But to my mind things can get too weird, especially when wizards take center stage. When Peter Jackson gives us his explanation of what Gandalf was up to during The Hobbit, his raw, undefined magic loses me. I didn’t understand what was happening, from a physical perspective, during his battle with Sauron in the second movie. They were…throwing light energy and darkness energy at each other? And that energy sometimes acts like an explosion, and other times more like a giant, invisible hand that forces Gandalf back against the wall? And Sauron is a looping gif? It looked pretty cool at the time, I could follow the action, but I couldn’t for the life of me explain what was happening.

    And you know what a closer examination did to Radagast…

    I feel like Ursula K. LeGuin found the happy medium in A Wizard of Earthsea. The students of her wizarding school do spend time memorizing the true names of things, but once they know these names what they do with them is rather more personal and arcane.

    • I liked the Earthsea take on magic as well. It preserved a mystique rather than reducing it to mere technology. Tolkien does this as well, and for some old school dark fantasy, the Michael Moorcock series about Elric of Melnibone, or the Tanith Lee Tales of a Flat Earth series preserves the fairy tale (or occult) feels of magic without making it procedural.

      I suffer a little of this in Ahmbren, because what I call “Classical Magic, or Wizardry” ends up being a procedural method (they are ‘prepared spells’, similar to what we see in d20-based rpgs).

      I’m going to take Andrew’s advice here, and in future books try to bring back some of the weird. I tend to keep the inexplicables to the magical areas of omens, priests, and gods, as contrasted with wizards (and even the channeling druids and sorcerers, to a degree).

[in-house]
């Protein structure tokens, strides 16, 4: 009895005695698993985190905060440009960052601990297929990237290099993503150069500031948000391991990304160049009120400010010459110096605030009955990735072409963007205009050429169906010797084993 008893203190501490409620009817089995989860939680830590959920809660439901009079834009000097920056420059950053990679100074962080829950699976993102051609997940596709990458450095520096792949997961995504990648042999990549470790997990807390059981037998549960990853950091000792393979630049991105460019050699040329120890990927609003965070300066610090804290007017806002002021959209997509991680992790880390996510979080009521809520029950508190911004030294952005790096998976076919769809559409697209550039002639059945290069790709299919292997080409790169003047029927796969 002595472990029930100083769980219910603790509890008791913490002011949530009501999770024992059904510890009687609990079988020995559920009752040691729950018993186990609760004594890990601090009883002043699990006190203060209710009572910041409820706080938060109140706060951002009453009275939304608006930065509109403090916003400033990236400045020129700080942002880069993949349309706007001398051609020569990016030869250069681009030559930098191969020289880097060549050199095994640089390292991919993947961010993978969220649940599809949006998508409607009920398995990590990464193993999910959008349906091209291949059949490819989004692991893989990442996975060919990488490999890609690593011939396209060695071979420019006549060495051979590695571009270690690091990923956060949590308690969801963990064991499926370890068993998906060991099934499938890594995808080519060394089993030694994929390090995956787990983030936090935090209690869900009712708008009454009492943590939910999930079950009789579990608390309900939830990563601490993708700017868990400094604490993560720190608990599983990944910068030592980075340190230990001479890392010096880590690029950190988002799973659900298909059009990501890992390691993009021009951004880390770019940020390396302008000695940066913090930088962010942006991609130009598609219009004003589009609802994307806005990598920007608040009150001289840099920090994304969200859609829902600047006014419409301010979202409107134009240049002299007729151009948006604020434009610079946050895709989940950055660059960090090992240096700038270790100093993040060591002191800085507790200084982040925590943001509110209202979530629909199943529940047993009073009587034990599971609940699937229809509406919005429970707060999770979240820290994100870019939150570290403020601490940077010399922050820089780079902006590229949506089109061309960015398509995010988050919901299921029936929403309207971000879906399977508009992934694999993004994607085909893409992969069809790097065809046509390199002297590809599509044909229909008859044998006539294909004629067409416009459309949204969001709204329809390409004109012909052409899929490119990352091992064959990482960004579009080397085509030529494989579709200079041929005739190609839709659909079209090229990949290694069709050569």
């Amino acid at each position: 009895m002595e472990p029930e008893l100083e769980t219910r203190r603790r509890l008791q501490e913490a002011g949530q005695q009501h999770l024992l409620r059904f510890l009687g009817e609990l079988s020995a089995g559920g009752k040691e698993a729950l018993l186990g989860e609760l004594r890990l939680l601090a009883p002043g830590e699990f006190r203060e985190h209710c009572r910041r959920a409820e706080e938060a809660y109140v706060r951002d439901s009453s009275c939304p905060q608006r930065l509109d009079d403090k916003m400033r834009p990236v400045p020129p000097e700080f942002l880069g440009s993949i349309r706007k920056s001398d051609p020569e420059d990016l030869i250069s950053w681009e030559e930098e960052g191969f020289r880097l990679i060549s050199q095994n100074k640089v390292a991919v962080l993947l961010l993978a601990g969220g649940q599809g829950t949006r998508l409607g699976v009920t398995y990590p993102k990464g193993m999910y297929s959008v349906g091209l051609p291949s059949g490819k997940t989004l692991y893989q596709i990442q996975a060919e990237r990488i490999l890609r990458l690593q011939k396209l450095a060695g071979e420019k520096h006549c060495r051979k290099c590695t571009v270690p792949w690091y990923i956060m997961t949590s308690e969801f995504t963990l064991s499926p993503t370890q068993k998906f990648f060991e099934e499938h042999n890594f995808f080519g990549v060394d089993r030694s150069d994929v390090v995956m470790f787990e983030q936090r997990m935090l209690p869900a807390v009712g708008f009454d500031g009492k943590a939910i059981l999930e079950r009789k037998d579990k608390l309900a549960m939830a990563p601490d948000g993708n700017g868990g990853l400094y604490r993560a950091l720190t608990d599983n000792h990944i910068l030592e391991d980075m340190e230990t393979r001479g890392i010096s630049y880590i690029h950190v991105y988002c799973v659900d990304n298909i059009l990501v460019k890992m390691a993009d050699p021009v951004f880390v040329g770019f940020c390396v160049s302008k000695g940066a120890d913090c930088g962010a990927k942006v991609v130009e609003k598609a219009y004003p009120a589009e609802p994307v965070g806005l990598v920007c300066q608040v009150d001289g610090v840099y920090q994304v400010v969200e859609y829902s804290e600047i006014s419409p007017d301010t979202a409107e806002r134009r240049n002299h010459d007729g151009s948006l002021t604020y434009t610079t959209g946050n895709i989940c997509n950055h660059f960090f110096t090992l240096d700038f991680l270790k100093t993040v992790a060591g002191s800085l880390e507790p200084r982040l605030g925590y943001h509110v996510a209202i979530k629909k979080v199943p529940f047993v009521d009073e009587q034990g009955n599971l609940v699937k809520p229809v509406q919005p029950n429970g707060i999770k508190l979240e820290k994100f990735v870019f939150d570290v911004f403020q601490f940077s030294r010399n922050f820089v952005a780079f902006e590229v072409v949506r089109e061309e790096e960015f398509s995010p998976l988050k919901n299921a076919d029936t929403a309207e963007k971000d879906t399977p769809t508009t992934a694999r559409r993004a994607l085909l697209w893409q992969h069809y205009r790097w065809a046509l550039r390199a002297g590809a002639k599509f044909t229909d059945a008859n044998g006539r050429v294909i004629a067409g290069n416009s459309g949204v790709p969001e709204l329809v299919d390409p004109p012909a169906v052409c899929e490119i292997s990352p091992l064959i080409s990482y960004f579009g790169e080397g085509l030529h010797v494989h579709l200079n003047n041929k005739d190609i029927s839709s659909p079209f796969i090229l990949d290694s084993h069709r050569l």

I will have to make a choice, however, if I want to do more “weird”, then maybe save that for a different world setting other than Ahmbren.

      On another note, bringing back to Andrew’s post… I think Stephen King’s Dark Tower series is a fine example of epic fantasy (a bit of fusion going on with western and modern as well) that preserves the weird with the magic. But then, that is the salt of horror, right?

      • I don’t think that there’s anything fundamentally wrong about procedural magic (hell, I make magic systems in my spare time as a hobby). However, I think that the overall genre has shifted so heavily in that direction that a reintroduction of the weird into magic would be a helpful corrective.

        If you ever get the time (because it’s a big, thick-ass book, so be advised), I’d recommend “Jonathan Strange and Mr Norrell” as a great example of magic as something mystical and strange.

        • Looking back on my series, the procedural magic isn’t described until the 2nd book (Covenant). You briefly see a wizard in Lightfall (the Archmage), but it’s not clear yet in that book how much of his power is spellcasting and how much he’s directly channeling. It gets a bit complicated with the avatars. In Myth and Incarnation (soon to be released) we see more “Classical Magic”, given that two of the four protagonists are wizards. Another is a witch, which is still the same kind of magic. In Ahmbren, a witch is, bluntly-put, a character who isn’t smart enough to be a wizard. Witches can’t grasp the spells on their own, so they rely on faerie familiars to prepare the spells for them.